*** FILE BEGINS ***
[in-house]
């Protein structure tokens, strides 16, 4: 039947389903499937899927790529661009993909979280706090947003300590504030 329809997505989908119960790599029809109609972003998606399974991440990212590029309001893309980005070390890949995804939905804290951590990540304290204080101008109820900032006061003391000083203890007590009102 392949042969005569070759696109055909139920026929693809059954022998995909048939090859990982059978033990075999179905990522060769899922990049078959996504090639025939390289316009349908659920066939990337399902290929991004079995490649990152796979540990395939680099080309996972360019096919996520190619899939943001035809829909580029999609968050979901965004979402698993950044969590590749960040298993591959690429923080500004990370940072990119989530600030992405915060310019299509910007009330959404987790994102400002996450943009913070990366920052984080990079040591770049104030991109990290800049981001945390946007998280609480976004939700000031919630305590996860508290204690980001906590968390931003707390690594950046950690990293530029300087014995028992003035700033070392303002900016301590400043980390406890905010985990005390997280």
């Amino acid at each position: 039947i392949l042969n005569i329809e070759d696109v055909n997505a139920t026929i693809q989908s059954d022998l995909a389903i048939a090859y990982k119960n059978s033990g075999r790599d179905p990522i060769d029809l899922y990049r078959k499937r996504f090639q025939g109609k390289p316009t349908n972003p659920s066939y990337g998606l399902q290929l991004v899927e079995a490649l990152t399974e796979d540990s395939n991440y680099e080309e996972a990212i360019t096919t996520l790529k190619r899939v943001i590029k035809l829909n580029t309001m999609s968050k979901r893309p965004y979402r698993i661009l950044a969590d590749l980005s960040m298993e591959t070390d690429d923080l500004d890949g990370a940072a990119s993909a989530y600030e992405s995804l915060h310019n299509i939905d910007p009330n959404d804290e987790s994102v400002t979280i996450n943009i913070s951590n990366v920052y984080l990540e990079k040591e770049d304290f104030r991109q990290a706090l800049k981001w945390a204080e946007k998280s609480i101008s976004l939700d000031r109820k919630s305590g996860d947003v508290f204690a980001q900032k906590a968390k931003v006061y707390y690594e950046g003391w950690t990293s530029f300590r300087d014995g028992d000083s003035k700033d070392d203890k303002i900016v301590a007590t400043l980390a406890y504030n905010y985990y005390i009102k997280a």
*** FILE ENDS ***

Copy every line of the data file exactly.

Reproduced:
[in-house]
């Protein structure tokens, strides 16, 4: 039947389903499937899927790529661009993909979280706090947003300590504030 329809997505989908119960790599029809109609972003998606399974991440990212590029309001893309980005070390890949995804939905804290951590990540304290204080101008109820900032006061003391000083203890007590009102 392949042969005569070759696109055909139920026929693809059954022998995909048939090859990982059978033990075999179905990522060769899922990049078959996504090639025939390289316009349908659920066939990337399902290929991004079995490649990152796979540990395939680099080309996972360019096919996520190619899939943001035809829909580029999609968050979901965004979402698993950044969590590749960040298993591959690429923080500004990370940072990119989530600030992405915060310019299509910007009330959404987790994102400002996450943009913070990366920052984080990079040591770049104030991109990290800049981001945390946007998280609480976004939700000031919630305590996860508290204690980001906590968390931003707390690594950046950690990293530029300087014995028992003035700033070392303002900016301590400043980390406890905010985990005390997280």
């Amino acid at each position: 039947i392949l042969n005569i329809e070759d696109v055909n997505a139920t026929i693809q989908s059954d022998l995909a389903i048939a090859y990982k119960n059978s033990g075999r790599d179905p990522i060769d029809l899922y990049r078959k499937r996504f090639q025939g109609k390289p316009t349908n972003p659920s066939y990337g998606l399902q290929l991004v899927e079995a490649l990152t399974e796979d540990s395939n991440y680099e080309e996972a990212i360019t096919t996520l790529k190619r899939v943001i590029k035809l829909n580029t309001m999609s968050k979901r893309p965004y979402r698993i661009l950044a969590d590749l980005s960040m298993e591959t070390d690429d923080l500004d890949g990370a940072a990119s993909a989530y600030e992405s995804l915060h310019n299509i939905d910007p009330n959404d804290e987790s994102v400002t979280i996450n943009i913070s951590n990366v920052y984080l990540e990079k040591e770049d304290f104030r991109q990290a706090l800049k981001w945390a204080e946007k998280s609480i101008s976004l939700d000031r109820k919630s305590g996860d947003v508290f204690a980001q900032k906590a968390k931003v006061y707390y690594e950046g003391w950690t990293s530029f300590r300087d014995g028992d000083s003035k700033d070392d203890k303002i900016v301590a007590t400043l980390a406890y504030n905010y985990y005390i009102k997280a």